Fisher Model & Pattern has been casting high quality 1/24
and 1/32 scale car models for some time now, but they made their first
splash in the aircraft modelling market during 2003 with an impressive 1/32
scale F9F-5 Panther. This was followed up a little over a year later with a
1/32 scale F9F-8 Cougar, and then a "Twogar" kit, all produced to the same
In late 2006, Fisher released a truly spectacular 1/32 scale Hawker
Sea Fury FB.11.
Now Fisher Model & Pattern has released a civilian variation on the theme - the Signal Sea Fury / Miss Merced Unlimited Racer. This may seem to be an unusual choice, but in the kit instructions Paul Fisher explains his close encounter with this very aircraft and its pilot, Mike Carroll, back in 1966. The experience left quite an impression on the ten-year-old Paul Fisher, and now he has grasped the opportunity to pay resin tribute to the man and his amazing machine.
Fisher Models' new 1/32 scale Sea Fury Racer comprises 72 parts beautifully cast in pale grey-green coloured resin; two vacform parts; one photo-etched fret; printed acetate
sheet (instruments) and markings for the racer aircraft. The contents of the stout
box are arranged into separate bags sorted by
sub-assembly, then lovingly wrapped in tissue paper before final packing.
The first part to grab our attention is the one-piece main
fuselage. This is a remarkable hollow casting. There is a slight casting
scar on the bottom of the part, but there is no casting block even though
this is one large piece of resin. This part is subtly different to the fuselage of the military Sea Fury kit.
There are no casting blocks on any of the main
parts. Most are almost ready to use straight from the box. Smaller parts are
cast onto strips.
Surface detail is tastefully restrained, taking the form of
recessed panel lines. These are quite crisp and very fine indeed, as is
appropriate for the type. There is nary a rivet in sight.
The wing is all new, and even simpler to assemble than its predecessor. This short racer wing is supplied as a full-span, single piece with beautiful detail cast into the deep wheel well - simply amazing. The fine vents on the bottom of the wings in front of the wheel wells are impressive too. The trailing edges are authentically sharp. Ailerons are provided as separate parts, and the deep recessed in the wings will ensure that they may be deflected to the modeller's desires without any trouble.
The cockpit is a detailed model in its own right. The
cockpit tub is cleverly cast with much of the detail already in place, while
the seat is presented with its unique post-war cushion. In fact, the new cockpit has been carefully designed to replicate the lightweight racer cockpit, stripped of its military accoutrements. The harness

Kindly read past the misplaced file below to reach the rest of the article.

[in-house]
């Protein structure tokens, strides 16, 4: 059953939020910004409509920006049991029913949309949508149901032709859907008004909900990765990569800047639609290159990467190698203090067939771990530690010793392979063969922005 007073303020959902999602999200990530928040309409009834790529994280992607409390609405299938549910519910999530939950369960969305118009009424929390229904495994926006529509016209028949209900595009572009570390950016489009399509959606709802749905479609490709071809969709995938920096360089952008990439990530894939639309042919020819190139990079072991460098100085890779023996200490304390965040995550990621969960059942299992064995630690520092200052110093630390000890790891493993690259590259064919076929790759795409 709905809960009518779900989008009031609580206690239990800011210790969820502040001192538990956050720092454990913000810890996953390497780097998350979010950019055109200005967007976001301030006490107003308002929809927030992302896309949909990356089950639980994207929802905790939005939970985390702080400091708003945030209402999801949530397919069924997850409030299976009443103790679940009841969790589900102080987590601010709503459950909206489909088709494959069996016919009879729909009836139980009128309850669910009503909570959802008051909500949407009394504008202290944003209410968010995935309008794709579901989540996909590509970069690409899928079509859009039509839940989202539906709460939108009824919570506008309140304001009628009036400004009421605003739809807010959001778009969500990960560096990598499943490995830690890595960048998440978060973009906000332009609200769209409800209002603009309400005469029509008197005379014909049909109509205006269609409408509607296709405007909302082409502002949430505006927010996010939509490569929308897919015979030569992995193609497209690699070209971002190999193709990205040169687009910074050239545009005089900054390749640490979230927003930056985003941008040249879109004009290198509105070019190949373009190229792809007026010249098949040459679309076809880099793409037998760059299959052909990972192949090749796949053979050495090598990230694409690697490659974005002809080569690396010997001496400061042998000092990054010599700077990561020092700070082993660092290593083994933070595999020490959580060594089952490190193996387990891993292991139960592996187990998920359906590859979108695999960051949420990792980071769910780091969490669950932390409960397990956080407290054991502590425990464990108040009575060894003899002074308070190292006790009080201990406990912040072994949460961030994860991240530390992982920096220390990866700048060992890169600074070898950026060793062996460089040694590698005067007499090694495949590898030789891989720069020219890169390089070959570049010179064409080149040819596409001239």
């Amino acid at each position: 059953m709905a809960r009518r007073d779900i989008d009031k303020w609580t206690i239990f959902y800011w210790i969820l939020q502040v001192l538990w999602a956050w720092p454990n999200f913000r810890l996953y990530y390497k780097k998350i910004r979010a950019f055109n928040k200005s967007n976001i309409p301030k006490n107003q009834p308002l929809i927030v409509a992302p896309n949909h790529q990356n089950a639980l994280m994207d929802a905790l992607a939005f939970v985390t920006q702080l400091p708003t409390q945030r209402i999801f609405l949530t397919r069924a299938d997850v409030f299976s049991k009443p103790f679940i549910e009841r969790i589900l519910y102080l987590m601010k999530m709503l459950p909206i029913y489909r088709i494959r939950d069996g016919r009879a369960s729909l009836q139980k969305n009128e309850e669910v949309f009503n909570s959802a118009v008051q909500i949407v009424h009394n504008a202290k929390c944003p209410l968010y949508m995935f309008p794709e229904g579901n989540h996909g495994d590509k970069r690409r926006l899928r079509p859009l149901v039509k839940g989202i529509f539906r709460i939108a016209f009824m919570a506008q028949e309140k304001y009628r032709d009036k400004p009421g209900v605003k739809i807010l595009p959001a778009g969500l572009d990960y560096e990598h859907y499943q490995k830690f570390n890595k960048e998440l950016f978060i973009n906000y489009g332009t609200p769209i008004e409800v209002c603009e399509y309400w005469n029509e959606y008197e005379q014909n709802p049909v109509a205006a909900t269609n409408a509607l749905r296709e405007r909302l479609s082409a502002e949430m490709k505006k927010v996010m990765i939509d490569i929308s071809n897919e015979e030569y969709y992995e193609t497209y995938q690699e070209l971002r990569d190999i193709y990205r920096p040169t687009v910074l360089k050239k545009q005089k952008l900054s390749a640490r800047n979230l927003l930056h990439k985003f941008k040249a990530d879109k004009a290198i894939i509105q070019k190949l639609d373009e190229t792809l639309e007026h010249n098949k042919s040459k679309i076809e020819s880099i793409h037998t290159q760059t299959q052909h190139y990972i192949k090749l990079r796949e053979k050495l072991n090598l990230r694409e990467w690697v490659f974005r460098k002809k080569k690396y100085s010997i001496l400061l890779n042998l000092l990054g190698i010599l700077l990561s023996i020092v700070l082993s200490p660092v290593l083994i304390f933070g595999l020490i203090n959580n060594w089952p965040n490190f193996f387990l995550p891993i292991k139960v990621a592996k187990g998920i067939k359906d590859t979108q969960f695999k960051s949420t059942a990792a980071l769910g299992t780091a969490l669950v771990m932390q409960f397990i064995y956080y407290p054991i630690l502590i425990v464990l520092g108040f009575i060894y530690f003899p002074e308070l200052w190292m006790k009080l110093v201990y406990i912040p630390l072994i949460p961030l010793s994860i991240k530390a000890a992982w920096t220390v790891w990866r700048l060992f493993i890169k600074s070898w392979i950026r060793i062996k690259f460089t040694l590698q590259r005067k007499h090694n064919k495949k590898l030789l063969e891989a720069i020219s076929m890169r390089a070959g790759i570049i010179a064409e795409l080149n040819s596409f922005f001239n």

and instrument panel are supplied as photo-etched parts, and the acetate
instrument sheets will add a further air of authenticity to the front
I recommend that you read the instructions carefully before
assembling the cockpit, as it will require a very specific method for
installing in the one-piece hollow fuselage.
The nose assembly includes a two-part engine, which will be
totally hidden by the close-cowled opening and the gigantic spinner. This
has not prevented Fisher from casting fine cooling fins and crisp plumbing
onto the engine.
The exhaust stacks are all hollowed out.
A chunky jig is supplied for aligning the pitch of the
five-blade propeller - a thoughtful touch.
The landing gear for this large model is supplied in cast brass. These parts will require a little cleanup, but noticeably less than the parts included with the original issue. These luxurious metal parts will be well worth the minor effort in terms of detail and robustness.
The miniscule canopy is a combination of a grey resin frame and a small clear vacform part.
Kit engineering has been cleverly designed to ensure excellent
alignment, and for very simple assembly. I have test-fitted the wings
and tail planes to the fuselage, and all looks positive, but it appears that some filler will be needed at the wing root and the trailing join between the wing and fuselage. Note that the parts are only being held together in the photo below with two blobs of Blu-Tack though, so the final fit will be closer than this.
Control surfaces are all cast separately except the rudder.
The flaps are fixed in the closed position.
The spectacular flame markings are supplied as decals. The paint job might be more complicated than the assembly, especially if the modeller chooses to depict the early paintwork with flames on the wing root area. Fisher Model offers some good advice about the sequence and techniques required to achieve a stunning finish.
The decals on my sample are perfectly in register and the colours look great.
This kit is even simpler in engineering and parts breakdown than the
earlier version, making it a fairly straightforward assembly prospect even for modellers with little or no experience building resin kits.
This Rolls-Royce elegance is matched by a Rolls-Royce
price tag, but I can't help concluding that this kit is still good value
considering the marvelous hand-cast contents of the box. I can only
imagine the premium that this kit will command on Ebay in a couple of
Fisher Model & Pattern's 1/32 scale Sea Fury Unlimited Racer is a
every bit as impressive as its military predecessor, and the flame paint job on the fuselage will certainly make it stand out on your display shelves or the competition table.
Thanks to Paul Fisher for the sample
Fisher Models are
available from their website
Images and Text Copyright © 2008 by Brett Green
except title image from Fisher Models' website
Page Created 1 April, 2008
1 April, 2008
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